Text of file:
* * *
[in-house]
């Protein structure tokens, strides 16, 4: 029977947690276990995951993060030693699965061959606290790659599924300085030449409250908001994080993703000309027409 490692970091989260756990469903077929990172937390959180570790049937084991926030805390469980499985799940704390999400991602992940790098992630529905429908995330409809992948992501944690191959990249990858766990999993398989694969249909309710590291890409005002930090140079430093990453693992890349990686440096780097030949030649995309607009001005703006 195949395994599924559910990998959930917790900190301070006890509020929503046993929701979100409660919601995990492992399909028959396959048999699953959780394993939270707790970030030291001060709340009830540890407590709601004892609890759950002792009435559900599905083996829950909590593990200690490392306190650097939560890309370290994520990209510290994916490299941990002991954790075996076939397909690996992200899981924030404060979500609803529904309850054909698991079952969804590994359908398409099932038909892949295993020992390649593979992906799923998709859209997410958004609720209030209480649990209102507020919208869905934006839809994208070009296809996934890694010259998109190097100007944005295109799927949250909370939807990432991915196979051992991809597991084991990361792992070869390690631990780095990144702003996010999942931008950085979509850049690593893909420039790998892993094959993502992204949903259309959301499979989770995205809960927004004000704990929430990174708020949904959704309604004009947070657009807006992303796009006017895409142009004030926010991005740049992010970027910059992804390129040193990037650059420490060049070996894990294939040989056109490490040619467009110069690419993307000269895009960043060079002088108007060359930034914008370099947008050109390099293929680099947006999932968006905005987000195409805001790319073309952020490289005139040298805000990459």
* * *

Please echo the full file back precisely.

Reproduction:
[in-house]
């Protein structure tokens, strides 16, 4: 029977947690276990995951993060030693699965061959606290790659599924300085030449409250908001994080993703000309027409 490692970091989260756990469903077929990172937390959180570790049937084991926030805390469980499985799940704390999400991602992940790098992630529905429908995330409809992948992501944690191959990249990858766990999993398989694969249909309710590291890409005002930090140079430093990453693992890349990686440096780097030949030649995309607009001005703006 195949395994599924559910990998959930917790900190301070006890509020929503046993929701979100409660919601995990492992399909028959396959048999699953959780394993939270707790970030030291001060709340009830540890407590709601004892609890759950002792009435559900599905083996829950909590593990200690490392306190650097939560890309370290994520990209510290994916490299941990002991954790075996076939397909690996992200899981924030404060979500609803529904309850054909698991079952969804590994359908398409099932038909892949295993020992390649593979992906799923998709859209997410958004609720209030209480649990209102507020919208869905934006839809994208070009296809996934890694010259998109190097100007944005295109799927949250909370939807990432991915196979051992991809597991084991990361792992070869390690631990780095990144702003996010999942931008950085979509850049690593893909420039790998892993094959993502992204949903259309959301499979989770995205809960927004004000704990929430990174708020949904959704309604004009947070657009807006992303796009006017895409142009004030926010991005740049992010970027910059992804390129040193990037650059420490060049070996894990294939040989056109490490040619467009110069690419993307000269895009960043060079002088108007060359930034914008370099947008050109390099293929680099947006999932968006905005987000195409805001790319073309952020490289005139040298805000990459």